The recently-held Asian-Pacific Parliamentarians’ Union has afforded the CNMI a chance to attract interests from lawmakers in the region who could help the government promote tourism and investment potential of the island.
This was the assessment of Senate Vice President Thomas P. Villagomez, chair of the steering committee of the 65th Council Meeting of APPU, an organization of legislators in 23 countries from across Asia and the Pacific.
“I am very satisfied with the result of the meeting,” he said in an interview, adding it has reaffirmed the mutual interests of all member nations of APPU.
Although there were disagreement on several issues during the three-day conference held from Monday to Wednesday at the Hyatt Regency, the senator said they tried to reach a consensus despite the differences.
“Our mutual agreement has always been to work together and this meeting has reaffirmed our good working relationship,” Villagomez added.
Several legislators who flew from different countries in the region to Saipan for the meeting had expressed interest on the CNMI, noting the thriving democratic government on the island and the efforts by local leaders to develop its economy.
According to Villagomez, many were amazed by the local tourism industry and potential for investments on the island.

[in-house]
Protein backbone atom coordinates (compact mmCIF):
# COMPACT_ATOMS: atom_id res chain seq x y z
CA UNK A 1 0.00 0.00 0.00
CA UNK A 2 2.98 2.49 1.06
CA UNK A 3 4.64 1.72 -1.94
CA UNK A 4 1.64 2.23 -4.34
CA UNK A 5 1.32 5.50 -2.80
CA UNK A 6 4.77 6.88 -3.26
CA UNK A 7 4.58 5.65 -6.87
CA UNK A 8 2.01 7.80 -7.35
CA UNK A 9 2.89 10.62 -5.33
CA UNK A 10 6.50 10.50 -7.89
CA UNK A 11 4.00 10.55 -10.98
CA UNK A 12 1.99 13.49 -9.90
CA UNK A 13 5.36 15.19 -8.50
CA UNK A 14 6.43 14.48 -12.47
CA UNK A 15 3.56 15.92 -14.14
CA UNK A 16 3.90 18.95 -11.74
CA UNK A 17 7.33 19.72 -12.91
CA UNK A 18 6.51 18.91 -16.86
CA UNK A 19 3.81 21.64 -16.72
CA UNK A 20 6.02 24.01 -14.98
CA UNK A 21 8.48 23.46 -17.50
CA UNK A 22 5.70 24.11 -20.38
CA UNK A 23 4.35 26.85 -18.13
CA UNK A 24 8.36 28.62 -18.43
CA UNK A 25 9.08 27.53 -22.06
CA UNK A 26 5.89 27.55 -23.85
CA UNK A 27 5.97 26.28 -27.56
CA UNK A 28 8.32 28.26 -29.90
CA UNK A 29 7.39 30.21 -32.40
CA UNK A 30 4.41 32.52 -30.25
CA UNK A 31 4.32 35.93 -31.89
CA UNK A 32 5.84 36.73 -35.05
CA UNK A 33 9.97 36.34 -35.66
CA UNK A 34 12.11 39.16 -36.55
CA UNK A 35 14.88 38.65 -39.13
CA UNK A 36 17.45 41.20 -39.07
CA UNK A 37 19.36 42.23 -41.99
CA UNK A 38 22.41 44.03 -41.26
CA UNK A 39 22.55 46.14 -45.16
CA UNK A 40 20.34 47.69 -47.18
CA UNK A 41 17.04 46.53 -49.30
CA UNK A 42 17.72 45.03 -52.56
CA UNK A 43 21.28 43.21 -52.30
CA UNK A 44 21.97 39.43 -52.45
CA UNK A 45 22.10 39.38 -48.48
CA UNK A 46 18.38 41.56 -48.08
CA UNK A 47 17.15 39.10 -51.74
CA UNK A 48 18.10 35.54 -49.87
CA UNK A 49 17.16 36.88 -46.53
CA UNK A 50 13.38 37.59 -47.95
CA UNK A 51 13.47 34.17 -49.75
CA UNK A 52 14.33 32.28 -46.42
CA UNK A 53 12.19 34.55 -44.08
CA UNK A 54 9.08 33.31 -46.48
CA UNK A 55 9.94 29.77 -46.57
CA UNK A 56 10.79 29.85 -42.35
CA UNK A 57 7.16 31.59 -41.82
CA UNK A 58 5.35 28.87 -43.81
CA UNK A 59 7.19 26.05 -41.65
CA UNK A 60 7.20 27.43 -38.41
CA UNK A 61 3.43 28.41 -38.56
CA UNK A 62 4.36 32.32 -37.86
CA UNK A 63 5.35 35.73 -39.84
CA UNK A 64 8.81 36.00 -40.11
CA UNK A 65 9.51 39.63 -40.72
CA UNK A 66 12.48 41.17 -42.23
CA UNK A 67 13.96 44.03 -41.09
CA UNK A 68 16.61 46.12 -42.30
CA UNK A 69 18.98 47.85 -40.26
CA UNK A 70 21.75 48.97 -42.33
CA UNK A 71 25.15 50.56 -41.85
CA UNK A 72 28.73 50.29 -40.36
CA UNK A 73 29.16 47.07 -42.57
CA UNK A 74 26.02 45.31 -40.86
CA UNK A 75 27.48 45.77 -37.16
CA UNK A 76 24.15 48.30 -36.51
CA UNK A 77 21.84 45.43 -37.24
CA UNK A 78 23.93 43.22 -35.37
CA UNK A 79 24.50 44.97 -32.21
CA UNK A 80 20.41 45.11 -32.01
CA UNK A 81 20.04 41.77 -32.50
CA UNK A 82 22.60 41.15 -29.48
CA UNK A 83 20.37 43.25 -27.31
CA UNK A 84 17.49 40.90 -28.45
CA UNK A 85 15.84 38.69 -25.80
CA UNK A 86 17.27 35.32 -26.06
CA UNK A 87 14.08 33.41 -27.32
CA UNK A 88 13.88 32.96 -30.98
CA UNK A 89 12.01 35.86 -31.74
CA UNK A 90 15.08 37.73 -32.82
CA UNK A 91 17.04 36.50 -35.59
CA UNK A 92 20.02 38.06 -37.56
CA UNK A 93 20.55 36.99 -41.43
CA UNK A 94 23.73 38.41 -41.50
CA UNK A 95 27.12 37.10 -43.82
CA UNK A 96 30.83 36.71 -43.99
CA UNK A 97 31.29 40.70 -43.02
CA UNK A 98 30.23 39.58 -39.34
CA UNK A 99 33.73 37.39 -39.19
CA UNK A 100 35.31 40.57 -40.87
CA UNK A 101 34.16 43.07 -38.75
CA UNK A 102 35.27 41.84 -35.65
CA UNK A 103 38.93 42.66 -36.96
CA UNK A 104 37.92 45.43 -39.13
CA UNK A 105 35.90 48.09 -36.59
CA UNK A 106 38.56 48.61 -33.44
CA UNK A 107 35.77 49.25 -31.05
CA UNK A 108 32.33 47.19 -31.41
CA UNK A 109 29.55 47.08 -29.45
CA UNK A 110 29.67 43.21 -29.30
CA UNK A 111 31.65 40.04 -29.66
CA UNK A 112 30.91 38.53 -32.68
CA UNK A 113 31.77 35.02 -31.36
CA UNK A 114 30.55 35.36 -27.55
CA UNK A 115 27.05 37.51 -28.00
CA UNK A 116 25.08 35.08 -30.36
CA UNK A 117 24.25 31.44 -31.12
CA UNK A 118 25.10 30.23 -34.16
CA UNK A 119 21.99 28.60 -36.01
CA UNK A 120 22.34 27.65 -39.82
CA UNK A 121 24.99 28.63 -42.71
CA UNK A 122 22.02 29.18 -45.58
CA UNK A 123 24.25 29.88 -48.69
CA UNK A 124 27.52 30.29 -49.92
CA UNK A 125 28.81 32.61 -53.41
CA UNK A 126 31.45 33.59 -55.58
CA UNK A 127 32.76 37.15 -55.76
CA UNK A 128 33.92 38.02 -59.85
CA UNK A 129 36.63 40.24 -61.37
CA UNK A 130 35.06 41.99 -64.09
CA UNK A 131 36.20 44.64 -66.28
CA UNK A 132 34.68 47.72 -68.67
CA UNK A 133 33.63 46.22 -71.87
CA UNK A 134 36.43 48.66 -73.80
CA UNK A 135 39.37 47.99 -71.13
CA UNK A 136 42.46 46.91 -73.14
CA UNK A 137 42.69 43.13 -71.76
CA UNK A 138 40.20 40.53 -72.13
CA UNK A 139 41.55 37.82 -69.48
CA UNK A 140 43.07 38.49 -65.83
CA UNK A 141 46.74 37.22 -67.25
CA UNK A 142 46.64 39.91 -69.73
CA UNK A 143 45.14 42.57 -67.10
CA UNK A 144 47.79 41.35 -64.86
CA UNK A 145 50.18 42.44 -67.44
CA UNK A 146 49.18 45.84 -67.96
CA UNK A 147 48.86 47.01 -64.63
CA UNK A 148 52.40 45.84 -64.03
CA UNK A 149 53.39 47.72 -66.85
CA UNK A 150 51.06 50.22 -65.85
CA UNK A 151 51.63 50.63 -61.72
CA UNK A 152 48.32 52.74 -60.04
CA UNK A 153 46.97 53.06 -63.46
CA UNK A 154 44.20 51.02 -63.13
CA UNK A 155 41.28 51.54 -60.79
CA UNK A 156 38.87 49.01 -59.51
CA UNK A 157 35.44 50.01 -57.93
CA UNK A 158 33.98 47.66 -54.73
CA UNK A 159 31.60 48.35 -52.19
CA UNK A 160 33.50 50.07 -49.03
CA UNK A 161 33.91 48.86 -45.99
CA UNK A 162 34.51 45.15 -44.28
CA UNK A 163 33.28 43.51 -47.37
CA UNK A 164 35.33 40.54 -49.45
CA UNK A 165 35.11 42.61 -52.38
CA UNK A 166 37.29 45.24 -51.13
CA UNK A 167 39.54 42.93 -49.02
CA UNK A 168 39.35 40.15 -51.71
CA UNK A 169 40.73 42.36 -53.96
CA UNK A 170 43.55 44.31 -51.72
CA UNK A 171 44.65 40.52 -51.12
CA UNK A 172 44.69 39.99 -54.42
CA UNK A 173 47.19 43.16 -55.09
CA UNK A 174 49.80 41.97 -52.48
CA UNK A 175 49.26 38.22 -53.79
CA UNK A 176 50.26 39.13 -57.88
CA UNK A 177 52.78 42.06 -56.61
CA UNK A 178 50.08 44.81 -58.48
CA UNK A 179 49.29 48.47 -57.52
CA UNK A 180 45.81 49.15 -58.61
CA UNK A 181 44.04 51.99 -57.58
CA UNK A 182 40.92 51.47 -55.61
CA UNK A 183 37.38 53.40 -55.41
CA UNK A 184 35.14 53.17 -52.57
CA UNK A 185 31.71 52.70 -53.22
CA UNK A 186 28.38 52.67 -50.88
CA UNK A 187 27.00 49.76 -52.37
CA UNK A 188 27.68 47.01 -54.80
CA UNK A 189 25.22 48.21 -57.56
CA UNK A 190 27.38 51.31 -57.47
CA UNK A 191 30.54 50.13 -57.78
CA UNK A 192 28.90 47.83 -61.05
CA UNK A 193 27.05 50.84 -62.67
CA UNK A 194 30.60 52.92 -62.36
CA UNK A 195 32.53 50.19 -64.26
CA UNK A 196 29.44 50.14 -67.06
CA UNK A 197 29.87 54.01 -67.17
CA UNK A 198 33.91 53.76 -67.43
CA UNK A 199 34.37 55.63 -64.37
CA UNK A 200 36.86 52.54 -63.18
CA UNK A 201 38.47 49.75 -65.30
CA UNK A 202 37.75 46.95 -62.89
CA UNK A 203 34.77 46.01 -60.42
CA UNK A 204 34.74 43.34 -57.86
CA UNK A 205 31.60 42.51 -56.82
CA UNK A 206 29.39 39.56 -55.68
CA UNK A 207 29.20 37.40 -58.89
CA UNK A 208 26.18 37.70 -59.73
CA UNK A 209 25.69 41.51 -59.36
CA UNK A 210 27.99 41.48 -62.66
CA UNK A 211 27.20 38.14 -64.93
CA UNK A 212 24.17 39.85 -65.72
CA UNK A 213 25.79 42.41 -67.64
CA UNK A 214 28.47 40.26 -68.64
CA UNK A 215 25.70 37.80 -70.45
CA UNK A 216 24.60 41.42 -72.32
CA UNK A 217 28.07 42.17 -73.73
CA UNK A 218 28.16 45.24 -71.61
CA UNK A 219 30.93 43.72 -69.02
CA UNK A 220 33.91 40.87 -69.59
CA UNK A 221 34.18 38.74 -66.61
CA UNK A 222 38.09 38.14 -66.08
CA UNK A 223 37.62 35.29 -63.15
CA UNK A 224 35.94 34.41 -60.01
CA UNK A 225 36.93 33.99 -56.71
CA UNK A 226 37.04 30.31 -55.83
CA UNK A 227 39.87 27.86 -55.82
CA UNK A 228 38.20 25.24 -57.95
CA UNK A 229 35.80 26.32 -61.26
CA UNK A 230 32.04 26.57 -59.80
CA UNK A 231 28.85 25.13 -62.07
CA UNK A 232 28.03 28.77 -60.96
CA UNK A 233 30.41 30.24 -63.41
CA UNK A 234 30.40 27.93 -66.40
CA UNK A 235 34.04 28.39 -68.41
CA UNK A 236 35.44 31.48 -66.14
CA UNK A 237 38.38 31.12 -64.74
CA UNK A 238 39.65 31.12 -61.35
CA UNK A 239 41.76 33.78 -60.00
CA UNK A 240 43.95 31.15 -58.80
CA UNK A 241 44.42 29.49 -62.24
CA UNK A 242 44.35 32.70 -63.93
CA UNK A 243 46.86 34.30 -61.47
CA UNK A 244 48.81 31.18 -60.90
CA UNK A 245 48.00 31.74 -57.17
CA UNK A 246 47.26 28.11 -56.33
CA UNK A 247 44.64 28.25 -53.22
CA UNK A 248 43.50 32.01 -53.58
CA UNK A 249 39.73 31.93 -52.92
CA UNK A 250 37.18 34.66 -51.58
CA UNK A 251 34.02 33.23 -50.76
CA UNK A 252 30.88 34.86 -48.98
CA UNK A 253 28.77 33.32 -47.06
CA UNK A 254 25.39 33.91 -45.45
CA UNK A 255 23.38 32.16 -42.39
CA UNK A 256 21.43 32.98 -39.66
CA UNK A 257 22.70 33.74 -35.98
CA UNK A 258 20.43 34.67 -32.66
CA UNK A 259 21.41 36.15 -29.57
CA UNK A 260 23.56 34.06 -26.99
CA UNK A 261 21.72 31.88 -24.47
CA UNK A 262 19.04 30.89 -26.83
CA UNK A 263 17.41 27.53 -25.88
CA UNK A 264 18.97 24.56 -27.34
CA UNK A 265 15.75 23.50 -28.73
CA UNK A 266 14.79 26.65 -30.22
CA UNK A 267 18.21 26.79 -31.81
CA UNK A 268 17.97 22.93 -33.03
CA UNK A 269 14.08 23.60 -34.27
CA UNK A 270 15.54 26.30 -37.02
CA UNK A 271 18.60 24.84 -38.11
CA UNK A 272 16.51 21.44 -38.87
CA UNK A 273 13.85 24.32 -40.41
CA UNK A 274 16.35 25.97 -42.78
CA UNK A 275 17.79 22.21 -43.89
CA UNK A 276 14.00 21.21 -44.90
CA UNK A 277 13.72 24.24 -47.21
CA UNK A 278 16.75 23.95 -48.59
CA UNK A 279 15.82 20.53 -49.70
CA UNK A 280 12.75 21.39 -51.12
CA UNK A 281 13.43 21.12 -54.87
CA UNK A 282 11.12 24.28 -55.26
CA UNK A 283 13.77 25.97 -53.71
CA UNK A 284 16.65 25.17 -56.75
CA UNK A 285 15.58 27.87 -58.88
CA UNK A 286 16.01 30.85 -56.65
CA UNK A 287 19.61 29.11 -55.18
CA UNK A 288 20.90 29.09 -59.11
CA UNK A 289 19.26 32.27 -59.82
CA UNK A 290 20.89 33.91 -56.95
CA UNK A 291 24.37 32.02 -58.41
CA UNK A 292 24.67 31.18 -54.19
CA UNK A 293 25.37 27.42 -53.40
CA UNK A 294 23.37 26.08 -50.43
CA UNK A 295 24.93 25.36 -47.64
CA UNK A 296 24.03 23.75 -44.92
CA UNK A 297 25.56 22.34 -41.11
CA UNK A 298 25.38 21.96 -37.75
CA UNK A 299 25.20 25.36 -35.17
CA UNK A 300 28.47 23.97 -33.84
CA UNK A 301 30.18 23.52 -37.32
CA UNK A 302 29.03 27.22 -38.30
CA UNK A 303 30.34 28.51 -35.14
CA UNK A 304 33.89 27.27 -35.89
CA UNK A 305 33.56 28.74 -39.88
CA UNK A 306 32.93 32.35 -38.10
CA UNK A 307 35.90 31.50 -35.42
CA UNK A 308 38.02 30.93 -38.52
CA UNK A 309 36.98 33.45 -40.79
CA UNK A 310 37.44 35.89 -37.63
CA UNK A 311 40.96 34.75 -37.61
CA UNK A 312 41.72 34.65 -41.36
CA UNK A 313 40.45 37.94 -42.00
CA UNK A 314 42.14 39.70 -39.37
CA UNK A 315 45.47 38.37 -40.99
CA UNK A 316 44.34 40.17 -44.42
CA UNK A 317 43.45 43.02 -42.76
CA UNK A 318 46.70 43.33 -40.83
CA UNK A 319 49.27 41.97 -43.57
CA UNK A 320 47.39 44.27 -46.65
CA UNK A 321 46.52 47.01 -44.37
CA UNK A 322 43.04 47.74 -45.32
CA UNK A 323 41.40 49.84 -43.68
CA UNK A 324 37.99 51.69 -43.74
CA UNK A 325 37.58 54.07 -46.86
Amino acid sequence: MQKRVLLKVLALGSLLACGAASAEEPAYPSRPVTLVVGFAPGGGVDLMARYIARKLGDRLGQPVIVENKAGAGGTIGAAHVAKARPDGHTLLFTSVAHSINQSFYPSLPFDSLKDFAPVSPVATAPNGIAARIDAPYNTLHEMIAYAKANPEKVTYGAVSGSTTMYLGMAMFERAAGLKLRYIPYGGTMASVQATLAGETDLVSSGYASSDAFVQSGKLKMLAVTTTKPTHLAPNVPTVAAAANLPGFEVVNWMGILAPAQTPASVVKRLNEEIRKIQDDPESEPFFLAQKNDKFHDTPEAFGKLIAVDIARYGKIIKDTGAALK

Close to 100 legislators from 23 countries attended the council meeting which was the second time such event was held here since 1982 when the CNMI hosted the conference for the first time.
While they tackled regional issues, such as the Asian economic crisis and security concerns, APPU members also debated on proposed amendments to the charter which are intended to ensure the group’s viability and cut spending.
Delegates to the conference included legislators from Kiribati, Taiwan R.O.C., Nauru, South Korea, Japan, Thailand, Palau, Tuvalu, Malaysia, Marshalls, FSM, the Philippines, Guam, Fiji, Cook Islands, Papua New Guinea, Solomon Islands, Tonga, Laos, Vanuatu and Vietnam.
Established in 1965, the former Asian Parliamentarians Union accepted members from Pacific island nations in 1975, reflecting close relations between these two regions and strengthening solidarity and the force of freedom among their peoples.